Abulrazaque Bello Barkindo
The ease of going shopping with which Nigerians thump their chests around the world, brandishing credit and debit cards in their habitual lavish purchases, could not have been possible without the dedication of the Association of Chief Compliance Officers of Banks in Nigeria (CCCOBIN). These were drawn from all Deposit Money Banks, DMBs, in the country.
CCCOBIN is celebrating the tenth anniversary of its existence, this year, with activities that began the week, which culminated in the honor they gave to their founders yesterday, one of whom is Mr. Asishana Bola Okauru, the Director General of the Nigeria Governors’ Forum, NGF.
As the pioneer Director of the Nigeria Finance Intelligence Unit, Okauru had overseen financial transactions in banks, up to a certain threshold, through the prying eyes of Chief Compliance Officers. The main object of this duty is to track suspicious movement of funds and submit Suspicious Transaction Reports (STR) links to security agencies. Up until 2007, it meant looking at the movement of funds in 87 banks which were eventually pruned to 25 by the then Governor of the Central Bank of Nigeria, CBN, Dr. Charles Chukwuma Soludo. At the time, there was unhealthy rivalry among the banks that they held information back from one another. To the NFIU, this was a red flag as it allowed fraudulent people to commit the same crimes using the same modules in several banks simultaneously. Consequently 419 activity, which the rest of the world referred to as “Nigerian letters”, had a free reign.
What to do? The NFIU, under Okauru, invited the banks to form a committee which eventually metamorphosed into what is today the CCCOBIN. They began to share information and this stemmed 419 and reduced financial crimes in Nigeria to a reasonable extent.
In the words of members of the CCCOBIN, 2007 was an inflection point in their distinguished history when the committee can look at to see how it ensured that its dream of sanitising the Nigerian financial environment remains relevant and sustainable intellectually, ethically, economically, and socially, and also added that “Okauru sowed the seed of what we are celebrating today”. While trying to upgrade the anti-money laundering regime in Nigeria, Okauru had aided the coming together of CCCOBIN to share information among themselves, something they once thought was inimical to their respective banks.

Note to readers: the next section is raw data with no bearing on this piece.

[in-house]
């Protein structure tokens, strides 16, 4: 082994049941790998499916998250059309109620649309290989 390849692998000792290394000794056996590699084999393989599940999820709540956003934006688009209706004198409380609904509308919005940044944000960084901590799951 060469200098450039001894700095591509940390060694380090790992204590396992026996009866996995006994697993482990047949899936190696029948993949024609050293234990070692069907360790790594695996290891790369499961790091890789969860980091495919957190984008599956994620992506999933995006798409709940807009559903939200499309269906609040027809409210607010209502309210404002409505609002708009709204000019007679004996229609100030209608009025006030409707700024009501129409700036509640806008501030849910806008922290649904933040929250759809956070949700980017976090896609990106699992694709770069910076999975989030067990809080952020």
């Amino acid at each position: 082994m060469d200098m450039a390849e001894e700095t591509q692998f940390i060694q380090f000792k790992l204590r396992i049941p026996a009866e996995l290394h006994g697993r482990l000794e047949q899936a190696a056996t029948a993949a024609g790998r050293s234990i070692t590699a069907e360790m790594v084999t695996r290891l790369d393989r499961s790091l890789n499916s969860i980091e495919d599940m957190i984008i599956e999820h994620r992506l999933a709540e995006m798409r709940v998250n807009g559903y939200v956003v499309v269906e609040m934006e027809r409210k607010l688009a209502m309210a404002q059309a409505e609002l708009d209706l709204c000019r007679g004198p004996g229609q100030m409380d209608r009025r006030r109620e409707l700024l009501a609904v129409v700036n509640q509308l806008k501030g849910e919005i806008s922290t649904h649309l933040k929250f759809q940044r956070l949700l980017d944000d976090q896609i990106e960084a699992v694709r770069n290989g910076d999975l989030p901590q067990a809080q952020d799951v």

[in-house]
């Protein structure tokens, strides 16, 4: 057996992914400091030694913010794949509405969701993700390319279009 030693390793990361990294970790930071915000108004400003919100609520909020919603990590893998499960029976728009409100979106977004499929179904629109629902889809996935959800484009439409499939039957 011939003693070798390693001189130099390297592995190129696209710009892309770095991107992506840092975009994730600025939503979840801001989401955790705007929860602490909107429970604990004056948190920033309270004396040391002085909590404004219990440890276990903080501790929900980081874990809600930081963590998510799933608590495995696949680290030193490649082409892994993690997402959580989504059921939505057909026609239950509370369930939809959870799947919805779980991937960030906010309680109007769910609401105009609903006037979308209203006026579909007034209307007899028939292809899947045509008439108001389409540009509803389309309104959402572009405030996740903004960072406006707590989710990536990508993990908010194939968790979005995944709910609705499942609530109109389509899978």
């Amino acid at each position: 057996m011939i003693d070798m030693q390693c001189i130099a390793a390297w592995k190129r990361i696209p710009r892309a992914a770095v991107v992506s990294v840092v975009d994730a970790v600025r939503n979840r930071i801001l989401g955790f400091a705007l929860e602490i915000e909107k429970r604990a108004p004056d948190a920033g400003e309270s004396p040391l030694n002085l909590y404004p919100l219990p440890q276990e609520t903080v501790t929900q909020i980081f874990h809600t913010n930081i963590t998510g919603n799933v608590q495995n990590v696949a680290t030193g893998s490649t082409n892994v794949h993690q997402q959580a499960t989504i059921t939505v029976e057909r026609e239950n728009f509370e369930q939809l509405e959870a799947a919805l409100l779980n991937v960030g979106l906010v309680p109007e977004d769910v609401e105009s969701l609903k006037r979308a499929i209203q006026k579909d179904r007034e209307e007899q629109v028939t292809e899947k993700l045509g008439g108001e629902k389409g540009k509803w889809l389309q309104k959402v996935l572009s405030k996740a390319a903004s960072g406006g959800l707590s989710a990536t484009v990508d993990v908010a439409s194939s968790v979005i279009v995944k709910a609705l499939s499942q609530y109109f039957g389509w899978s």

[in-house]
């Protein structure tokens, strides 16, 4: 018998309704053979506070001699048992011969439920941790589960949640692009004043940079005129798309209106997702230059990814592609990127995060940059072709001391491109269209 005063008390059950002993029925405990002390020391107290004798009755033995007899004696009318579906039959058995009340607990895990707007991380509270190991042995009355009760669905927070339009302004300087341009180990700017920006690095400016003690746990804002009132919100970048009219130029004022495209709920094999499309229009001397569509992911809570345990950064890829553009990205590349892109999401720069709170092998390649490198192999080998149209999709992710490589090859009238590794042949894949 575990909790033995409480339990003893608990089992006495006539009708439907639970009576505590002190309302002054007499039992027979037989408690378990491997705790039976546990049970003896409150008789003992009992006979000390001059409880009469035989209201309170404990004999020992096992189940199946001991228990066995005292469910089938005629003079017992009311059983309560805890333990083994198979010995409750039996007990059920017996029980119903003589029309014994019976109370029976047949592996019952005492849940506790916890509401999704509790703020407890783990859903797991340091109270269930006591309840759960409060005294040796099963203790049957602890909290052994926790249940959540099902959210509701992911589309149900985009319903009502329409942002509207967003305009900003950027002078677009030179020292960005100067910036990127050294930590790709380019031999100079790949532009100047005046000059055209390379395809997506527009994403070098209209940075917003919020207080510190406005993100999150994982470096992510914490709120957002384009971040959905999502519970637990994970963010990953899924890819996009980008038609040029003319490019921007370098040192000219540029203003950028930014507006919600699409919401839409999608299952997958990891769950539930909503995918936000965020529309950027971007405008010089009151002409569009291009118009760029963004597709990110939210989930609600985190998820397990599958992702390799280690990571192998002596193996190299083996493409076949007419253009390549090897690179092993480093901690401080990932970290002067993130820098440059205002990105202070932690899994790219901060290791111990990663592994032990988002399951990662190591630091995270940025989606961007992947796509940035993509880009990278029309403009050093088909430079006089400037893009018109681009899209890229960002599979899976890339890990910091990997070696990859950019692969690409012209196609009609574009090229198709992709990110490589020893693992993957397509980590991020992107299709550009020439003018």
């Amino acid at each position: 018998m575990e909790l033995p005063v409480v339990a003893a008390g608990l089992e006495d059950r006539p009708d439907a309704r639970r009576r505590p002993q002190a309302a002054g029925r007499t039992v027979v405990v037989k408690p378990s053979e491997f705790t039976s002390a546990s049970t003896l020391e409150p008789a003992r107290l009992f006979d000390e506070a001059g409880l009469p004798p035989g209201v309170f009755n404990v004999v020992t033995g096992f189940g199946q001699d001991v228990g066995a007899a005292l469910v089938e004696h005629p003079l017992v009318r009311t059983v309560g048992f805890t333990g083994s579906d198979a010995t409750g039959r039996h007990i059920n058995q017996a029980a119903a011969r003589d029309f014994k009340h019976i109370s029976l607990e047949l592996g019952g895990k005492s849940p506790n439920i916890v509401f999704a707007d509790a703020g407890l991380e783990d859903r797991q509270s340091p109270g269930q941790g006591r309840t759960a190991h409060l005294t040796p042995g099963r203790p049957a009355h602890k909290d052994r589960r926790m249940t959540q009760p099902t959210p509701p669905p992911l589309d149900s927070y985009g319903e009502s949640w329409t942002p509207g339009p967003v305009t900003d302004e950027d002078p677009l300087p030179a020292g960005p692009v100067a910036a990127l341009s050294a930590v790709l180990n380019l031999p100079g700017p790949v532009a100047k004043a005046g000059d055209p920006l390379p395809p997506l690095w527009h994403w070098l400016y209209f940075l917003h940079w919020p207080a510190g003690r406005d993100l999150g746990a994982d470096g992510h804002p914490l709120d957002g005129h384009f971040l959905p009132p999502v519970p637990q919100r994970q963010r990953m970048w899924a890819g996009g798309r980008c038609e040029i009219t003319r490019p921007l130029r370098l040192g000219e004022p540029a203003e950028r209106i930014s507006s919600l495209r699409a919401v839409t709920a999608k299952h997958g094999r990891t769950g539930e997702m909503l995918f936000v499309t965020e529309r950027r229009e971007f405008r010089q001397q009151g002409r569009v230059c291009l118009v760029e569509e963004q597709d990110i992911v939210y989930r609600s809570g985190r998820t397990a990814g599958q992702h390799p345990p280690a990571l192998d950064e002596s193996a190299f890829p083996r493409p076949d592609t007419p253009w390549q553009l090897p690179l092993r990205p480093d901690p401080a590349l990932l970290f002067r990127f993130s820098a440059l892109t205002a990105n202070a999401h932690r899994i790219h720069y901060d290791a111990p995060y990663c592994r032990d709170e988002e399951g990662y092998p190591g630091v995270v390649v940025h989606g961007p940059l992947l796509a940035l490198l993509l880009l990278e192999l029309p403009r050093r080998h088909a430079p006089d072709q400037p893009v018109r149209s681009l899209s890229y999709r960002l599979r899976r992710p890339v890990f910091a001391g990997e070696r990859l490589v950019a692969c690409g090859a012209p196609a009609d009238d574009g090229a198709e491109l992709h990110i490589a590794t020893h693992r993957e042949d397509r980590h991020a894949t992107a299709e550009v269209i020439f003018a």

Okauru himself told of how the NFIU itself was formed and got Nigeria admitted into the Egmont Group on May 30, 2007 and Nigeria became a compliant country among AML/CFT stakeholders globally.
Just after it was established, Okauru had visited France with the pioneer Chairman of the Economic and Financial Crimes Commission, EFCC, Malam Nuhu Ribadu. In France, members of the world’s antigraft community reached out to congratulate Ribadu for the birth of the FIU in Nigeria. Ribadu became curious and set out to know more about FIU’s and discovered that there were just two in Africa, one in South Africa and the other in Mauritius.
Ribadu then set up a ten-man committee which went around the world over a year understudying FIU’s. Okauru was a member of that committee and when their findings were eventually submitted to the EFCC Chair, he was selected to head Nigeria’s FIU.
By 2007 Nigeria had applied to be a member of the Egmont Group and was admitted along with nine other countries. This gave Nigeria and Nigerians access to conducting financial transactions worldwide.
From then on, VisaCard, MasterCard and all other cards which were mere baggage in the wallet in Nigeria became legal tender at home, as they were abroad. Nigeria was removed from the Financial Action Task Force list of Non-cooperative countries and Territories (NCCTs), the rogue nations of economic transactions.
In its letter to Okauru, signed by Franklyn Bennie, Chairman, Planning Committee, ACCOBIN said it was honoring Okauru “for his contributions to the advancement of the committee.”
Barkindo is head media and public affairs, Nigeria Governors’ Forum Secretariat